Seen from a distance, this work looks like a traditional Chinese landscape painting, made with brush and ink. Only when you get close can you see that it was done entirely in pencil, with layers of hatch marks standing in for the washes and modulated lines of the supple Chinese brush. This kind of playful inversion is at the heart of Shao’s artistic practice, though it most often finds form in his furniture designs—the chair behind you is an example—which appropriate classical forms and materials to create whimsical new ideas.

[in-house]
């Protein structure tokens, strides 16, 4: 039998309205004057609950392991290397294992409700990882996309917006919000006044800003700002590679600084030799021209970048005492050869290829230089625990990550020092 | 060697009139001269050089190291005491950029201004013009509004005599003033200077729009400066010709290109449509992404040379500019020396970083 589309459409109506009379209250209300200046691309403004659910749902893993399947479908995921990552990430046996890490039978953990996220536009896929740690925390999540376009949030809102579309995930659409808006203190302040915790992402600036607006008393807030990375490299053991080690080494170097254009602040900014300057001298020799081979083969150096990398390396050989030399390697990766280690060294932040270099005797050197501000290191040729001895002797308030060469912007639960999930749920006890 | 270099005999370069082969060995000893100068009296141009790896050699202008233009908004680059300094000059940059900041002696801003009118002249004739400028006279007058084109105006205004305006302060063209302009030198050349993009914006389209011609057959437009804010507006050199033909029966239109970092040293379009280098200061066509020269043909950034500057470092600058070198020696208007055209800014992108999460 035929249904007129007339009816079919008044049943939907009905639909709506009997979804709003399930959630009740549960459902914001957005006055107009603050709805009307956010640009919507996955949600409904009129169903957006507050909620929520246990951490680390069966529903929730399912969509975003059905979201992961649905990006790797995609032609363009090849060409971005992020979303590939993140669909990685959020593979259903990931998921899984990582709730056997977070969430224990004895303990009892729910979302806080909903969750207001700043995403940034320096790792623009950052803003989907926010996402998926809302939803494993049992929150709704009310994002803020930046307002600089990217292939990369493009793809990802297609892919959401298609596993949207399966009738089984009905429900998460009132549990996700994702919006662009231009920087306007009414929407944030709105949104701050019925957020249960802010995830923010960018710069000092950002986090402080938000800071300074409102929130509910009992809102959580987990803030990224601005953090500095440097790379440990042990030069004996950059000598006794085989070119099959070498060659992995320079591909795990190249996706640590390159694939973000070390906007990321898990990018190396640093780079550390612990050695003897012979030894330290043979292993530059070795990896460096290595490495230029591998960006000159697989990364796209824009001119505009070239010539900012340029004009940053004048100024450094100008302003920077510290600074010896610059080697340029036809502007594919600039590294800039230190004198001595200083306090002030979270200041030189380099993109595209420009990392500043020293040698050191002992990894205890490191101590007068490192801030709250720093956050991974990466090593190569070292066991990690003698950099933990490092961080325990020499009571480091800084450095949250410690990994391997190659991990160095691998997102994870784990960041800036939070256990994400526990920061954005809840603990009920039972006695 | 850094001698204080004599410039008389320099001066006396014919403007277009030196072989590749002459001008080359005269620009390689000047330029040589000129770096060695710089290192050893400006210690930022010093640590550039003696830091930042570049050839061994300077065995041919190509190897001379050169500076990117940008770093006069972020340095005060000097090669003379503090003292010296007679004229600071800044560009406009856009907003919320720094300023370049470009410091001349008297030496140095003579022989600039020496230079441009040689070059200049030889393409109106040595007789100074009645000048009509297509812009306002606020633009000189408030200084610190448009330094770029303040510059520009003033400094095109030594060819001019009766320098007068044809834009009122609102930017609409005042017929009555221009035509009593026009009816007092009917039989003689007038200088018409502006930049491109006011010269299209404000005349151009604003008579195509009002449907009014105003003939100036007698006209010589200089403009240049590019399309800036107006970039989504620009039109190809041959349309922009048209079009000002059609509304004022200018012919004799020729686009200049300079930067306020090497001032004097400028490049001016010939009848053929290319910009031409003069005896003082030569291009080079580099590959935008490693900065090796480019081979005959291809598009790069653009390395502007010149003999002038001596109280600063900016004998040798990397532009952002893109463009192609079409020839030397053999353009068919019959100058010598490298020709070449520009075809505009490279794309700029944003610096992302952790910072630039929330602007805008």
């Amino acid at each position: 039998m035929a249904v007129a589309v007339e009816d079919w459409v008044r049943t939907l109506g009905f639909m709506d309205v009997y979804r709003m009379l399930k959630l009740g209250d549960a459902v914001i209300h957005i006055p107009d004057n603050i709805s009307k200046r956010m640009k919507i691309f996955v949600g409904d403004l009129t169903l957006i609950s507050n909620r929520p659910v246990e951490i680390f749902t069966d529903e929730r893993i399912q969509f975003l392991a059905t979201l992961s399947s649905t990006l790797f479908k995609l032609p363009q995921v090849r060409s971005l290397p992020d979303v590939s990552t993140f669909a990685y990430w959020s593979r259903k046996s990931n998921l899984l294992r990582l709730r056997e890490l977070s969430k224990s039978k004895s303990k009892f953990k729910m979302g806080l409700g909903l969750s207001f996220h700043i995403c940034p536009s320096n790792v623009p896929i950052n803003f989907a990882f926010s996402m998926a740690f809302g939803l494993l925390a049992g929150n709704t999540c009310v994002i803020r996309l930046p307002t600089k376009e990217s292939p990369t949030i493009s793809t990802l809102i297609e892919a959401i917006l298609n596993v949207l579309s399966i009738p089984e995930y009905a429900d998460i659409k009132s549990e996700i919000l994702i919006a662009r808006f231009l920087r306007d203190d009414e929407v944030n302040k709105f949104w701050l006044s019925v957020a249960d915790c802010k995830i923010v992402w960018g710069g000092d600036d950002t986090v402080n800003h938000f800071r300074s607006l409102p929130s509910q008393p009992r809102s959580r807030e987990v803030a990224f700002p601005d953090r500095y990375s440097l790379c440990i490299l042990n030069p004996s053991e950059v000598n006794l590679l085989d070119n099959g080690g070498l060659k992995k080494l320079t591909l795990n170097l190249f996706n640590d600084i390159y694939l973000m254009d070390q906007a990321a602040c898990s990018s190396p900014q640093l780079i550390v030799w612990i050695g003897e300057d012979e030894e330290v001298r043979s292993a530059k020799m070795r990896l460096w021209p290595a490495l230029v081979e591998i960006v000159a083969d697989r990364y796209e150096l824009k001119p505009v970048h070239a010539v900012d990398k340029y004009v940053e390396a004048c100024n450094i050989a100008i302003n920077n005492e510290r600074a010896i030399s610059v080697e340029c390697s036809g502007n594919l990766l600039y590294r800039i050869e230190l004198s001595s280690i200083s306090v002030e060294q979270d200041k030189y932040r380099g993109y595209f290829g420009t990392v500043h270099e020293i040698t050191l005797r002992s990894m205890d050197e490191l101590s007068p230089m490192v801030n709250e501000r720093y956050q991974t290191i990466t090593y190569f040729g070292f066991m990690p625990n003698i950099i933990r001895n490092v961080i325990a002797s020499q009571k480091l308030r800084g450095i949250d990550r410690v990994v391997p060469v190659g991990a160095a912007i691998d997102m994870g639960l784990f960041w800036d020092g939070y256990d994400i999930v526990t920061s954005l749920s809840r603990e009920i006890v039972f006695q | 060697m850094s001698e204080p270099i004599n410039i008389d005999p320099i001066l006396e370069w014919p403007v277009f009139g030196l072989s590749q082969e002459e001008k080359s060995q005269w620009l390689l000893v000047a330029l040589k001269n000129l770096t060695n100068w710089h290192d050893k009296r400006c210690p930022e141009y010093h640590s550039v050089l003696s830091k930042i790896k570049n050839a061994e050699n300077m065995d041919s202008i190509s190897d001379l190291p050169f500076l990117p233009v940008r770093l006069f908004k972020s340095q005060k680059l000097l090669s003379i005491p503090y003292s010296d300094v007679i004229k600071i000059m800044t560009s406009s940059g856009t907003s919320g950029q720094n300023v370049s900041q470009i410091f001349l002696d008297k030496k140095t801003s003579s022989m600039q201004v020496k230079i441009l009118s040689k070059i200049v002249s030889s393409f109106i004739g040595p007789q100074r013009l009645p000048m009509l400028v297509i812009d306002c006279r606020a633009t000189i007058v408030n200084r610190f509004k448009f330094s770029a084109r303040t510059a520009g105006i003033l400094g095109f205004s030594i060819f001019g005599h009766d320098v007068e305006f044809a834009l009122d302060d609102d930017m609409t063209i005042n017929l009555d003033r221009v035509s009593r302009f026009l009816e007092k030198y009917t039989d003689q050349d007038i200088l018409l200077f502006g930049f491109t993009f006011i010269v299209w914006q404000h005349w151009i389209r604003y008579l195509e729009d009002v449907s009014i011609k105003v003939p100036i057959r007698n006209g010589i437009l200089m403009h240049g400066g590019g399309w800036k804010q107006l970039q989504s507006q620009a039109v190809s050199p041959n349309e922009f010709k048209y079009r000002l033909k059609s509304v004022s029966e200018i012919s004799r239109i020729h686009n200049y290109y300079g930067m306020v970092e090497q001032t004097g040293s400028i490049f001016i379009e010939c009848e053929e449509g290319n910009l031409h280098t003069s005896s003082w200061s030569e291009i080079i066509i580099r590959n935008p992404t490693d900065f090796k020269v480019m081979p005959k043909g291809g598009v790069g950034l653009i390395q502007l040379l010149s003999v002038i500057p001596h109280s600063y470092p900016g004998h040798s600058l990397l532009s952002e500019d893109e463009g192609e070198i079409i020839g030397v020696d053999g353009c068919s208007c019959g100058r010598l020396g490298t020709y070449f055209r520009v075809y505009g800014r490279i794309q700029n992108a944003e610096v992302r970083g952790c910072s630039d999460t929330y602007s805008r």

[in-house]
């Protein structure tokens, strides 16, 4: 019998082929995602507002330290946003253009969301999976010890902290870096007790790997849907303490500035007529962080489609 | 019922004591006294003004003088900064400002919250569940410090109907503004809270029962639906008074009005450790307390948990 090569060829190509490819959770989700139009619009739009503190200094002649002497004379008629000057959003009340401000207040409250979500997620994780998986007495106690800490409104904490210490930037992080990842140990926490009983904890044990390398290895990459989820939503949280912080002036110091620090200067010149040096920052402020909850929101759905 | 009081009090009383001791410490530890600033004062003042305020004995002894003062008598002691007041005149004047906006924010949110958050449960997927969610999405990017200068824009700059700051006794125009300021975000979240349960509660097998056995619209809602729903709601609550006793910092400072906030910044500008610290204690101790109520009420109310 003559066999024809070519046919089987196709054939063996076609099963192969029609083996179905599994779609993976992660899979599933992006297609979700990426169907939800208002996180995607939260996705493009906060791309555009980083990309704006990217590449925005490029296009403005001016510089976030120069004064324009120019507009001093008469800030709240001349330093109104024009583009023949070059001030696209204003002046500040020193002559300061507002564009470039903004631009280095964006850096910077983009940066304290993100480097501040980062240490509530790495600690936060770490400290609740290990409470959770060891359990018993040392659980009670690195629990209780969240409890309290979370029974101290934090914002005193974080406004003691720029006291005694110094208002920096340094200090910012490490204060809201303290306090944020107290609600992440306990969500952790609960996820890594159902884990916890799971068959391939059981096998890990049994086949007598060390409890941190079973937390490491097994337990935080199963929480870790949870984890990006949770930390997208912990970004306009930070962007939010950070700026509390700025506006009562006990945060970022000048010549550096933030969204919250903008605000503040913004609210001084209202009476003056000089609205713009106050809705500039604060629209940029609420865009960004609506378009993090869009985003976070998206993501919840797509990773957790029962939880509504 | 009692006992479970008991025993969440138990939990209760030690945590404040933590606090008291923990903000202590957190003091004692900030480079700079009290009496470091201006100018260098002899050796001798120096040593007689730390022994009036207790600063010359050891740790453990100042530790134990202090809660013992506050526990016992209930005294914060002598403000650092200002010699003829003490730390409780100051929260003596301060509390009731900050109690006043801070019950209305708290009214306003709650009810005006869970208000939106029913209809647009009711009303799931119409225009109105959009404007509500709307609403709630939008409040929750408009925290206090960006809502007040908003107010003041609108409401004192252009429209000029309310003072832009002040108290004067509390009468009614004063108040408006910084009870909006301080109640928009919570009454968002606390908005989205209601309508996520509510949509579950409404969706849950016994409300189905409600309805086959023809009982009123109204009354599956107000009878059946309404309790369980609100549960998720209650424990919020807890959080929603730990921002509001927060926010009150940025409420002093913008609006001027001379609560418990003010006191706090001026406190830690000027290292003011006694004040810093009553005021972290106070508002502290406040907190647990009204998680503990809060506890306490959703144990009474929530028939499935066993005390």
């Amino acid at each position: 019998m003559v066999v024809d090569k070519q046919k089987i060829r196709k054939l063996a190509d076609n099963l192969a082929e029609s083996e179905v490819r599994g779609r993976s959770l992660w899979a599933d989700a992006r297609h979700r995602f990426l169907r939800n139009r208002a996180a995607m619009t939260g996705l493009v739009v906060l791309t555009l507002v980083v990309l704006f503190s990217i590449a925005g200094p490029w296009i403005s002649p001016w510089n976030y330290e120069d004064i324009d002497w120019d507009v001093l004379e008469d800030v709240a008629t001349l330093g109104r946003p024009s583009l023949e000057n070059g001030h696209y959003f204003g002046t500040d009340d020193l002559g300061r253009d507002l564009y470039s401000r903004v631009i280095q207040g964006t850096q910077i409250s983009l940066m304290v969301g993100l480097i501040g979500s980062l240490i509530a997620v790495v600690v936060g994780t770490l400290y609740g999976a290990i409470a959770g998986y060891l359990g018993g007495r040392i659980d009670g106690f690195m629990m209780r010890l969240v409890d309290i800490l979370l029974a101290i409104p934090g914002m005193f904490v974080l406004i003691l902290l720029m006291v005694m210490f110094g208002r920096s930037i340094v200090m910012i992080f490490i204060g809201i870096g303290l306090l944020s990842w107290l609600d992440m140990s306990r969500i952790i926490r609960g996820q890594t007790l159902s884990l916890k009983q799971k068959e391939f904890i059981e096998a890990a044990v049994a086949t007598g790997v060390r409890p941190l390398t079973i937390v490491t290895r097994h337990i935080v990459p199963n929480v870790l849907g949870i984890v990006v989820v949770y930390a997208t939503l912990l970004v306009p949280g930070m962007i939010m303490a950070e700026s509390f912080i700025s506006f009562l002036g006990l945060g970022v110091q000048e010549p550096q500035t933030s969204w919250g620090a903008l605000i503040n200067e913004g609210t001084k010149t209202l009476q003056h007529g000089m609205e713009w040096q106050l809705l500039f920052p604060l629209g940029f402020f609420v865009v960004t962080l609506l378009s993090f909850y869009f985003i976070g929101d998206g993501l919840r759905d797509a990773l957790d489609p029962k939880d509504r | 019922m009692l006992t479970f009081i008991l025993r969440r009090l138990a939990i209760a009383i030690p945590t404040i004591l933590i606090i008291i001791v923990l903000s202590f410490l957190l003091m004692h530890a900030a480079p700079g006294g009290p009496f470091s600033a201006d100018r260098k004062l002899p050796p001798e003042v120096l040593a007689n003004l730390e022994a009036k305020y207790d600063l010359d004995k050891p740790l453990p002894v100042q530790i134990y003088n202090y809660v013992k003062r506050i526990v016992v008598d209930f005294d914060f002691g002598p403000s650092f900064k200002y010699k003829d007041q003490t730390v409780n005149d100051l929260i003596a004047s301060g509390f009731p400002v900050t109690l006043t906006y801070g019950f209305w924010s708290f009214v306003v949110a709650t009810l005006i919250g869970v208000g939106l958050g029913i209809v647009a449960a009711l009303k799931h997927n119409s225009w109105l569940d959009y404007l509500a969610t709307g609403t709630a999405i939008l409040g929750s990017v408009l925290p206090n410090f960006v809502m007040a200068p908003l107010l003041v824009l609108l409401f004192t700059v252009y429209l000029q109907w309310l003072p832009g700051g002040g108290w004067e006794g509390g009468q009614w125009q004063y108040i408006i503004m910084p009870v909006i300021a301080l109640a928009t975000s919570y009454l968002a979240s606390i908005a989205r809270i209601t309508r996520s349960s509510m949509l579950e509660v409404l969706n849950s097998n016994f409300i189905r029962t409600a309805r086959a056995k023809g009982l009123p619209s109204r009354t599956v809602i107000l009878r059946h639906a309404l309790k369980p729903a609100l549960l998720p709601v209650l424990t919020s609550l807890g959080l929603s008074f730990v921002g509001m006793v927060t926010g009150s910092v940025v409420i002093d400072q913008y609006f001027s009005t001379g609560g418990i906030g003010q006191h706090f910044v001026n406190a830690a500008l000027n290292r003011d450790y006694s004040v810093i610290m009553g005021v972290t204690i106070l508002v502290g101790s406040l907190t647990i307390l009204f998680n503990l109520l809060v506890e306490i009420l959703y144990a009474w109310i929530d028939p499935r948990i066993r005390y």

Inscription: Artist’s inscription and signature (1 line in standard and semi-cursive scripts)
New York. The Metropolitan Museum of Art. "Ink Art: Past as Present in Contemporary China," December 9, 2013–April 6, 2014.